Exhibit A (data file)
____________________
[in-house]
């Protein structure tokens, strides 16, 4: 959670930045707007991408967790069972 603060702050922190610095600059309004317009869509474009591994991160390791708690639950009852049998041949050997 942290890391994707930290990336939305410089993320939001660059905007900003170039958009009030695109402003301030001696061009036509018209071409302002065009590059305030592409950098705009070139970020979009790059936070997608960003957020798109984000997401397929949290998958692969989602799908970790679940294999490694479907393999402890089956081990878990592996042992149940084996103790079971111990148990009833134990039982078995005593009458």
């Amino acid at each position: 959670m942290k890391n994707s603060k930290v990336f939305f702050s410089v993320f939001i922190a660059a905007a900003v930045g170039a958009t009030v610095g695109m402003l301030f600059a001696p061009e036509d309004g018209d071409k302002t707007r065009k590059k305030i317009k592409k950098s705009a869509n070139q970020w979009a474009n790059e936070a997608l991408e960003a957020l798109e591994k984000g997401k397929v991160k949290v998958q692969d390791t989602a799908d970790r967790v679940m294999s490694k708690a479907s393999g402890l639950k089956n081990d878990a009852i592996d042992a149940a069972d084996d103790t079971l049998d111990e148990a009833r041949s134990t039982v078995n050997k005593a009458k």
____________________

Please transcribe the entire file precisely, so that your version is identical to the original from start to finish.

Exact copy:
[in-house]
């Protein structure tokens, strides 16, 4: 959670930045707007991408967790069972 603060702050922190610095600059309004317009869509474009591994991160390791708690639950009852049998041949050997 942290890391994707930290990336939305410089993320939001660059905007900003170039958009009030695109402003301030001696061009036509018209071409302002065009590059305030592409950098705009070139970020979009790059936070997608960003957020798109984000997401397929949290998958692969989602799908970790679940294999490694479907393999402890089956081990878990592996042992149940084996103790079971111990148990009833134990039982078995005593009458």
């Amino acid at each position: 959670m942290k890391n994707s603060k930290v990336f939305f702050s410089v993320f939001i922190a660059a905007a900003v930045g170039a958009t009030v610095g695109m402003l301030f600059a001696p061009e036509d309004g018209d071409k302002t707007r065009k590059k305030i317009k592409k950098s705009a869509n070139q970020w979009a474009n790059e936070a997608l991408e960003a957020l798109e591994k984000g997401k397929v991160k949290v998958q692969d390791t989602a799908d970790r967790v679940m294999s490694k708690a479907s393999g402890l639950k089956n081990d878990a009852i592996d042992a149940a069972d084996d103790t079971l049998d111990e148990a009833r041949s134990t039982v078995n050997k005593a009458k």